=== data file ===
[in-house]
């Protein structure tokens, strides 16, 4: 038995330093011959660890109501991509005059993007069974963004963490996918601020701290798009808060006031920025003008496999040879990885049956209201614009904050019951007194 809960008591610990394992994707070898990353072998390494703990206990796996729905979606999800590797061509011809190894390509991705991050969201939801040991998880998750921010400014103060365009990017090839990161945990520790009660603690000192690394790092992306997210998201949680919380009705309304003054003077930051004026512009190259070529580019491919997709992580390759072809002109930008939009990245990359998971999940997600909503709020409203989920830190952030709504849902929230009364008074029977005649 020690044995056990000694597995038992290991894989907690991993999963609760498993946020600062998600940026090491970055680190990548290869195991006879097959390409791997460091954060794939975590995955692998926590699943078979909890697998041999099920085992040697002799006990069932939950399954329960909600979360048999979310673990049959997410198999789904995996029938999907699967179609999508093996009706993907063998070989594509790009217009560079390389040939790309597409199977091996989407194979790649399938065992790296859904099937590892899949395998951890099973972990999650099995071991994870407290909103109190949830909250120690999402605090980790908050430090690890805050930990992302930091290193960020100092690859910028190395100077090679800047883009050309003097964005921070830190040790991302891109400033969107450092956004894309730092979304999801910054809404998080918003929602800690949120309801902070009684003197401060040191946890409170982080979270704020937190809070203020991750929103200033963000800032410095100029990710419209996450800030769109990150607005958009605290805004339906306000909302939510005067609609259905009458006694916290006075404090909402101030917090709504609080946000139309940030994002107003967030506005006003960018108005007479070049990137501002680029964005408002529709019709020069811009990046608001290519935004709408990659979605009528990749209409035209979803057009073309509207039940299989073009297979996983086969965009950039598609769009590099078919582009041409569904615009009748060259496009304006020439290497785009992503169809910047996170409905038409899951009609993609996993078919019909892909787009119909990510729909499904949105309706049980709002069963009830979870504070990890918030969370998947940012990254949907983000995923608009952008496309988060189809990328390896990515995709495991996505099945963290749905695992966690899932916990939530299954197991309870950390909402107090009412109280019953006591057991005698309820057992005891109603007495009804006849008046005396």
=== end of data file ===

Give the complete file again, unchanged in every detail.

[in-house]
């Protein structure tokens, strides 16, 4: 038995330093011959660890109501991509005059993007069974963004963490996918601020701290798009808060006031920025003008496999040879990885049956209201614009904050019951007194 809960008591610990394992994707070898990353072998390494703990206990796996729905979606999800590797061509011809190894390509991705991050969201939801040991998880998750921010400014103060365009990017090839990161945990520790009660603690000192690394790092992306997210998201949680919380009705309304003054003077930051004026512009190259070529580019491919997709992580390759072809002109930008939009990245990359998971999940997600909503709020409203989920830190952030709504849902929230009364008074029977005649 020690044995056990000694597995038992290991894989907690991993999963609760498993946020600062998600940026090491970055680190990548290869195991006879097959390409791997460091954060794939975590995955692998926590699943078979909890697998041999099920085992040697002799006990069932939950399954329960909600979360048999979310673990049959997410198999789904995996029938999907699967179609999508093996009706993907063998070989594509790009217009560079390389040939790309597409199977091996989407194979790649399938065992790296859904099937590892899949395998951890099973972990999650099995071991994870407290909103109190949830909250120690999402605090980790908050430090690890805050930990992302930091290193960020100092690859910028190395100077090679800047883009050309003097964005921070830190040790991302891109400033969107450092956004894309730092979304999801910054809404998080918003929602800690949120309801902070009684003197401060040191946890409170982080979270704020937190809070203020991750929103200033963000800032410095100029990710419209996450800030769109990150607005958009605290805004339906306000909302939510005067609609259905009458006694916290006075404090909402101030917090709504609080946000139309940030994002107003967030506005006003960018108005007479070049990137501002680029964005408002529709019709020069811009990046608001290519935004709408990659979605009528990749209409035209979803057009073309509207039940299989073009297979996983086969965009950039598609769009590099078919582009041409569904615009009748060259496009304006020439290497785009992503169809910047996170409905038409899951009609993609996993078919019909892909787009119909990510729909499904949105309706049980709002069963009830979870504070990890918030969370998947940012990254949907983000995923608009952008496309988060189809990328390896990515995709495991996505099945963290749905695992966690899932916990939530299954197991309870950390909402107090009412109280019953006591057991005698309820057992005891109603007495009804006849008046005396």